I really wanted to get some pointers on where to look for information on keeping the plants inside for the winter (how to prune for winter, will they live during winter, fertilize during winter?, etc). Thanks for starting me out!
I can't help ya with the peppers, as I've never tried to overwinter them. But rosemary & basil I have done:

I place my potted rosemary next to a sunny window in my unheated/attached garage for the winter. It makes it every year. Temps never get below 40 degrees in there, and I water whenever I remember, LOL. Since it's cool, there are no bug problems.

I suspect that they can't handle indoor dry heat well. And that they appreciate a dormant period. So no fertilizing, and a light touch with the water. In the spring it'll start growing on its own and you can place it outdoors after nightime temps stay in the high 40s for awhile. If ya want to be really nice to it, repot it then too~ I'm on my 4th year with my rosemary, doing it that way.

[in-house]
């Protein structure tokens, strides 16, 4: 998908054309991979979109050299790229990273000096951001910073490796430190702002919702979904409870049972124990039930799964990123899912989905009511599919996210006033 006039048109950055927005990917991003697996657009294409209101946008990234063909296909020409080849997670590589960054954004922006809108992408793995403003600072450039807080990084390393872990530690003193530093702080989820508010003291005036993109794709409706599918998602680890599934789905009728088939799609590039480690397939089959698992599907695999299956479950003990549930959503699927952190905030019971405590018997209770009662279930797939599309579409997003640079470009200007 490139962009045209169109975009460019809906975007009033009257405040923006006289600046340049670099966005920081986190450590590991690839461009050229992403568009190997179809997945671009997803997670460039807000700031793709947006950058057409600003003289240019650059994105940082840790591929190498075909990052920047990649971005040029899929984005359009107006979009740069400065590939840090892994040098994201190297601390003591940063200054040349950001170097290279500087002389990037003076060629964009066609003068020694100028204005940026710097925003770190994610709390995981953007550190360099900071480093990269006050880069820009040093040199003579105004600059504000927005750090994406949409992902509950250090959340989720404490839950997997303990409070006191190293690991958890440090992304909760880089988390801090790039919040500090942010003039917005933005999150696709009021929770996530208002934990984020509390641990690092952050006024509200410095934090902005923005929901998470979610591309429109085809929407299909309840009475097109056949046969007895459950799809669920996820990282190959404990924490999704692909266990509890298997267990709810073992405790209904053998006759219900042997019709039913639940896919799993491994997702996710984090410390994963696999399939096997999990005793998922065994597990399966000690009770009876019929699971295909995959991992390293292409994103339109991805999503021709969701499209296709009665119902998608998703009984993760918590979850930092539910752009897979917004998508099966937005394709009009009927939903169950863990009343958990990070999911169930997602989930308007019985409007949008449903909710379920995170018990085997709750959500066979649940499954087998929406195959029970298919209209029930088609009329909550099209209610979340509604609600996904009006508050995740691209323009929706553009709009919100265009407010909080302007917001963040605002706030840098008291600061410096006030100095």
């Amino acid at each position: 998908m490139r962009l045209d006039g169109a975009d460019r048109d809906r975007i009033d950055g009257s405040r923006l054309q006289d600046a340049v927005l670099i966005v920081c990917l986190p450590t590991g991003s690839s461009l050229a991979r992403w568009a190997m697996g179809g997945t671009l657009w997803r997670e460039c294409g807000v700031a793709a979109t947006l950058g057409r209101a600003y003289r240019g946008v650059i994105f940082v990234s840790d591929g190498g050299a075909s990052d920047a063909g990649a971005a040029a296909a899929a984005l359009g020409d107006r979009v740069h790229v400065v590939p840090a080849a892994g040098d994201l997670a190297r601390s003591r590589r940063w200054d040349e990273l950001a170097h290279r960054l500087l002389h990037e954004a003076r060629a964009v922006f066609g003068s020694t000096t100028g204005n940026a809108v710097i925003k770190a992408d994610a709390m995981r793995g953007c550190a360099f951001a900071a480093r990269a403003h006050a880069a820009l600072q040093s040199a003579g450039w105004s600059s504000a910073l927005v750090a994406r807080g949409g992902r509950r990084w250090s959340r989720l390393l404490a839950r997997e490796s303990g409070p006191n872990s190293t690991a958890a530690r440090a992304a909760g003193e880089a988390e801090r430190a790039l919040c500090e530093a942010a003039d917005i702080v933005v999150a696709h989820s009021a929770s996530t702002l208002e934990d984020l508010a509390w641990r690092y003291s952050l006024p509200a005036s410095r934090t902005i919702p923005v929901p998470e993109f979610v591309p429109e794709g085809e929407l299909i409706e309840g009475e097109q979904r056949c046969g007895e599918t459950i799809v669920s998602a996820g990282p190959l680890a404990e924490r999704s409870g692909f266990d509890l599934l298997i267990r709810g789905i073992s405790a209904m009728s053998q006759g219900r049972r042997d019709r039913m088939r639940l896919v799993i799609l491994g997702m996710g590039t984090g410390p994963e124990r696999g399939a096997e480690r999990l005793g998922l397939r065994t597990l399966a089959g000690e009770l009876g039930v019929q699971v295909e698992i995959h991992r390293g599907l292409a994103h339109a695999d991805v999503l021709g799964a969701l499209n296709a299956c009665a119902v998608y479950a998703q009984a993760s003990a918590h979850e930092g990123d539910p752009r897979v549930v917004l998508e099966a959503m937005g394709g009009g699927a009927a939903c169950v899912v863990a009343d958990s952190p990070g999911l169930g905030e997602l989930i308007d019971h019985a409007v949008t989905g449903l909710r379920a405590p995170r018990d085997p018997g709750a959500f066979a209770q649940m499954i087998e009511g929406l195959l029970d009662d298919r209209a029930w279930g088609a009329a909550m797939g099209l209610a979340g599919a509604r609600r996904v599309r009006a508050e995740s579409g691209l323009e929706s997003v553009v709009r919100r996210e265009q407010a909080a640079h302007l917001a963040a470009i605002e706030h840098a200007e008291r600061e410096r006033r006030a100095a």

As to keeping basil alive, it can be done under lights, (on for 12 hours a day, if I recall correctly) but the results are seldom satisfactory. They get weird. Woody. Leggy. Probably because it's a true annual, and not a perennial shrub like the rosemary. And they do need alotta light. I overwinter an African Blue Basil every winter- but only to take cuttings in the spring and to start new plants from those. You could try doing the same with your basil; they root very easily in damp soil, with no need for hormone powder.

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rainbowgardener
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winter pepper plant

Didn't know exactly where to put this, but my bell pepper plant that I brought indoors for the winter has put out two new little blossoms! :D

[img]https://i602.photobucket.com/albums/tt102/rainbowgardener/indoor-pepper.jpg[/img]
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rainbowgardener
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Now that it is doing so nicely, it just got demoted! It was in the corner with windows on one side, big floor to ceiling picture window on the other side and the gooseneck lamp in the corner. But the picture window is where the Christmas tree goes, so all the plants/trees that were in front of it got moved to other places, in front of just regular windows.... I hope the basil and pepper make it that way until January when they can get their spot back!